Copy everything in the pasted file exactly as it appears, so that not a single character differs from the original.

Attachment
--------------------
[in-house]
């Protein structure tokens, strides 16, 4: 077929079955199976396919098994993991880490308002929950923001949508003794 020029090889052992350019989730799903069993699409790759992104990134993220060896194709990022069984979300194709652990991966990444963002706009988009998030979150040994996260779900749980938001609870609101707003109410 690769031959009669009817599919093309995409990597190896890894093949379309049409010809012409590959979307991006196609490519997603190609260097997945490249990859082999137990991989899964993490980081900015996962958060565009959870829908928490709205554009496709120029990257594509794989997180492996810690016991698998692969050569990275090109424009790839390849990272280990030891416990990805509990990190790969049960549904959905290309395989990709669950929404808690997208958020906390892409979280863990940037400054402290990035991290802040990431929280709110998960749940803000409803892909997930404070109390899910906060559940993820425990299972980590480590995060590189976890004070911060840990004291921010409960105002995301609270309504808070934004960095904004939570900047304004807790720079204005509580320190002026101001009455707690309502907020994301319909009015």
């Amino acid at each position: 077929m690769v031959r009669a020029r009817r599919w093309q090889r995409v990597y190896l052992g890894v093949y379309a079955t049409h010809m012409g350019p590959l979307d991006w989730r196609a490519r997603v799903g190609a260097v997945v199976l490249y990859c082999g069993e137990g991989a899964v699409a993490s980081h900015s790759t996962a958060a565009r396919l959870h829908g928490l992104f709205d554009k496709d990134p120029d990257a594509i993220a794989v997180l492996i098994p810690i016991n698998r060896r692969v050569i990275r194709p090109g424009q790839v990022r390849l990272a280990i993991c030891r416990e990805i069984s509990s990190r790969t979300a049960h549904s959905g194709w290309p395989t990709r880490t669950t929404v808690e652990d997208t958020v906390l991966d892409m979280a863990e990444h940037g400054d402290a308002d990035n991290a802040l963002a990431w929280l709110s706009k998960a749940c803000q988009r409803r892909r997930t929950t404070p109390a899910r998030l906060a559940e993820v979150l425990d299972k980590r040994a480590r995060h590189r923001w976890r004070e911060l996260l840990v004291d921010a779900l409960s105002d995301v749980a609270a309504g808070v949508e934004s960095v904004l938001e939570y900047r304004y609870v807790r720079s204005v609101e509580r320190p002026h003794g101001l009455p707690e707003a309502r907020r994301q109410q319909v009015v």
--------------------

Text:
[in-house]
């Protein structure tokens, strides 16, 4: 077929079955199976396919098994993991880490308002929950923001949508003794 020029090889052992350019989730799903069993699409790759992104990134993220060896194709990022069984979300194709652990991966990444963002706009988009998030979150040994996260779900749980938001609870609101707003109410 690769031959009669009817599919093309995409990597190896890894093949379309049409010809012409590959979307991006196609490519997603190609260097997945490249990859082999137990991989899964993490980081900015996962958060565009959870829908928490709205554009496709120029990257594509794989997180492996810690016991698998692969050569990275090109424009790839390849990272280990030891416990990805509990990190790969049960549904959905290309395989990709669950929404808690997208958020906390892409979280863990940037400054402290990035991290802040990431929280709110998960749940803000409803892909997930404070109390899910906060559940993820425990299972980590480590995060590189976890004070911060840990004291921010409960105002995301609270309504808070934004960095904004939570900047304004807790720079204005509580320190002026101001009455707690309502907020994301319909009015």
């Amino acid at each position: 077929m690769v031959r009669a020029r009817r599919w093309q090889r995409v990597y190896l052992g890894v093949y379309a079955t049409h010809m012409g350019p590959l979307d991006w989730r196609a490519r997603v799903g190609a260097v997945v199976l490249y990859c082999g069993e137990g991989a899964v699409a993490s980081h900015s790759t996962a958060a565009r396919l959870h829908g928490l992104f709205d554009k496709d990134p120029d990257a594509i993220a794989v997180l492996i098994p810690i016991n698998r060896r692969v050569i990275r194709p090109g424009q790839v990022r390849l990272a280990i993991c030891r416990e990805i069984s509990s990190r790969t979300a049960h549904s959905g194709w290309p395989t990709r880490t669950t929404v808690e652990d997208t958020v906390l991966d892409m979280a863990e990444h940037g400054d402290a308002d990035n991290a802040l963002a990431w929280l709110s706009k998960a749940c803000q988009r409803r892909r997930t929950t404070p109390a899910r998030l906060a559940e993820v979150l425990d299972k980590r040994a480590r995060h590189r923001w976890r004070e911060l996260l840990v004291d921010a779900l409960s105002d995301v749980a609270a309504g808070v949508e934004s960095v904004l938001e939570y900047r304004y609870v807790r720079s204005v609101e509580r320190p002026h003794g101001l009455p707690e707003a309502r907020r994301q109410q319909v009015v």